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there are a large number of convictions before
the resident magistrates' courts, of which
one-half are for drunkenness, and of the
remaining half, nearly a third are for infractions
of the Cattle Trespass Ordinance. Our
Blue-book of accounts from the antipodes,
therefore, permits us to face Christmas, as a
nation, with a comfortable knowledge that
the housekeeping accounts here also leave a
considerable balance in our favour.

We now turn to the Melbourne Directory;
not yet so thick a volume as the London
Directory, but who shall say to what thickness
in after years it may expand? Melbourne
has now a public library, as fully attended as
the reading-room of the British Museum, and
a well-edited Directory, preceded by an
almanack, in which we find such anniversaries
recorded as, " May 15, Melbourne founded,
1837." "June 25. Geelong and Melbourne
Railway opened, 1857." And in the same
year " August 10. The streets of Melbourne lit
with gas." Next, we look to the Report of the
Colonial Registrar-General, printed at
Melbourne, which compiles from official records
the chief details relating to the Progress and
Statistics of Victoria, from the year eighteen
hundred and fifty-one to the year eighteen
hundred and fifty-eight; that is to say, a
report of the whole life of Victoria, since the
time when it ceased to be a dependency of
New South Wales. Within that period, the
population has increased in thousands, from
seventy-seven to four hundred and ten. The
population of the city of Melbourne itself, in
six years, increased four-fold. In the three
years from eighteen hundred and fifty-one to
eighteen hundred and fifty-four, the whole
population trebled, and the increase has been
six-fold during the last seven years. Where
there were two towns seven years ago, now
there are twenty-one. One hundred and ninety-six
miles of new street have been formed, and
the expenditure on streets has been about
two millions. During the last three or four
years the progress of agriculture has been
even more rapid than that of population.
From the year eighteen hundred and fifty-four
to eighteen hundred and fifty-seven,
population increased only by seventy-three
per cent., but the increase in the average
of cultivated land was not less than four
hundred per cent. Two lines of railway are
completed, a third is nearly complete, for a
fourth Government has accepted a tender,
and a fifth is planned. Seven hundred miles
of electric telegraph wire have been already
laid. A gigantic system of works for water
supply has been established at the cost of
three-quarters of a million. Trade, also, has grown
even more rapidly than population. Exports
to Great Britain and Ireland have in the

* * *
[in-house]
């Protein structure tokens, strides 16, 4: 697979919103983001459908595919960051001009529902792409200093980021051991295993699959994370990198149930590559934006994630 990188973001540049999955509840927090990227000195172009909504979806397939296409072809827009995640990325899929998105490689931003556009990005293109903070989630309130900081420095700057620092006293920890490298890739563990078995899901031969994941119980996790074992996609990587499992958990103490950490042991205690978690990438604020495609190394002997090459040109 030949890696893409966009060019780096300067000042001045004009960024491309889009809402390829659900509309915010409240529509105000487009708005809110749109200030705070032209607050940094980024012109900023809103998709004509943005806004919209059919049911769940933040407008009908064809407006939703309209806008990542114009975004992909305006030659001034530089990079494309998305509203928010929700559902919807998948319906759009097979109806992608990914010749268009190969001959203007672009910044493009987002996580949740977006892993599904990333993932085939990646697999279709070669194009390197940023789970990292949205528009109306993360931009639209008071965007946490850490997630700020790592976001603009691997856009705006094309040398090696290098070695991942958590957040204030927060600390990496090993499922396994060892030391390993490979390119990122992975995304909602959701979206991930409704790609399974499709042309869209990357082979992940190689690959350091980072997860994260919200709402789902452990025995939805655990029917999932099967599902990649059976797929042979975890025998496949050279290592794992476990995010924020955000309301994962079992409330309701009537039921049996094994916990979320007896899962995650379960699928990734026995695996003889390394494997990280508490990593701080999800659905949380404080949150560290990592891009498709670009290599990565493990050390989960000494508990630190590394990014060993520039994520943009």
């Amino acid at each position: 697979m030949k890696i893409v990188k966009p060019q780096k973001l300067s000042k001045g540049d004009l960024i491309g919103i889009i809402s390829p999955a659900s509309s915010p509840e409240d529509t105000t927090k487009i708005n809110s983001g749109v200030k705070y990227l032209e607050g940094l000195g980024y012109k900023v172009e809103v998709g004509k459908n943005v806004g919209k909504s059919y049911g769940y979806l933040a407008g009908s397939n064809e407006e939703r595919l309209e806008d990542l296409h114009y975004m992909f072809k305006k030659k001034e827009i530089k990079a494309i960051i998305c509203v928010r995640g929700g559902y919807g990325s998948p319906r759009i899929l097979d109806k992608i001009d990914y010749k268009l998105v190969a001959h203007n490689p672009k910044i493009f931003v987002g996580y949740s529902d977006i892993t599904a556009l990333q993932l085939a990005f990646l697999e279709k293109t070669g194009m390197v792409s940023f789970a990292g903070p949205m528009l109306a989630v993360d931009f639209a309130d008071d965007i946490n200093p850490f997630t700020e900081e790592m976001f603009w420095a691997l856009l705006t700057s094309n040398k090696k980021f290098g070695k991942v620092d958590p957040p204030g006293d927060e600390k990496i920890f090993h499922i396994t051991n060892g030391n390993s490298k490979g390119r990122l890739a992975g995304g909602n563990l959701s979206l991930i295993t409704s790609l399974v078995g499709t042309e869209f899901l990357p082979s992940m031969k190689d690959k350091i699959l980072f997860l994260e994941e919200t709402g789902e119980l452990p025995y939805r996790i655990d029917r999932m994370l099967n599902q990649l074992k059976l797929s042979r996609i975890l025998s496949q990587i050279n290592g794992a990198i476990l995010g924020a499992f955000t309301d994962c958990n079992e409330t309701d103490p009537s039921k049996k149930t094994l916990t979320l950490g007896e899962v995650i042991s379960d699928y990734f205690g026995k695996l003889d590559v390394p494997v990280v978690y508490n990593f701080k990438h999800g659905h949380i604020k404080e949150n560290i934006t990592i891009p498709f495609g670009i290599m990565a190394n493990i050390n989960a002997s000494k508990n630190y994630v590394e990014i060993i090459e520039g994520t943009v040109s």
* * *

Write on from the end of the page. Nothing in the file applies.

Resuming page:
seven years increased elevenfold. Victoria is
now to England, among all the markets of
the world, fourth in importance. Let us
only add that deposits in the savings-banks
have increased tenfold, that an university and
a public library have been established, and
that the increase of schools has fairly kept
pace with the increase of the population.


THE name of irritability is given by
botanists to the movements made by certain
plants when touched. These movements are
influenced chiefly by light and heat; but, like
many phenomena occurring in organised
beings, they cannot at present be explained
by merely chemical or mechanical laws;
although such plants maybe excited by stimulants
of a chemical or mechanical nature.

The most remarkable example of the
irritability of vegetables occurs in a foreign
species of saintfoin, called the moving plant
(Hedysarum gyrans). It grows on the banks
of the Ganges. It is an annual plant, rising
up three or four feet: the leaves are of
a bright green colour, and the butterfly
flowers are generally in clusters of a pale
red. The leaves, which consist of a large
terminal leaflet, and two smaller lateral ones,
possess the singular property of moving without
being touched. Sometimes one of them
will move suddenly while the rest remain
still; at another time they all move together
up and down, and circularly: this last movement
being performed by the twisting of the
footstalks. And even when the leaves are
detached from the plant, they sometimes
retain their power of motion for four-and-twenty
hours. If any obstacle happens to
retard the motion, upon its removal the
leaves move with greater velocity. These
movements are most evident when the sun's
rays are striking upon the plant; thus making
it appear that the action of the sun's rays is the
cause of the perpetual motion of the leaflets.

In India, where the plant is in full vigour,
and has every advantage which its native
soil and air can give it, all the leaves are in
motion at the same time. And the Indians,
who observe these motions with a sort of
superstitious reverence, and are ever ready
to place confidence in the subject of their
admirationgather, on a certain day, two of
the lateral leaves of this plant, while they
are in the act of approaching each other.
These leaves the Indians pound with the
tongue of a species of screech owl, and firmly
believe that this preparation will prevent;
their being crossed in love.

Venus's fly-trap (Dion├Ža muscipula)
another of the greatest wonders of the vegetable
kingdom, is an American plant, which was
brought to Europe from Carolina about the
year seventeen hundred and eighty-eight.
It is a pretty plant, bearing several elegant
white flowers at the end of a simple stalk.
All its leaves grow immediately from the
bottom of the stem; each terminating by two
lobes surrounded at their edges with prickles.
These lobes when undisturbed lie open like
the leaves of a book, and their surfaces are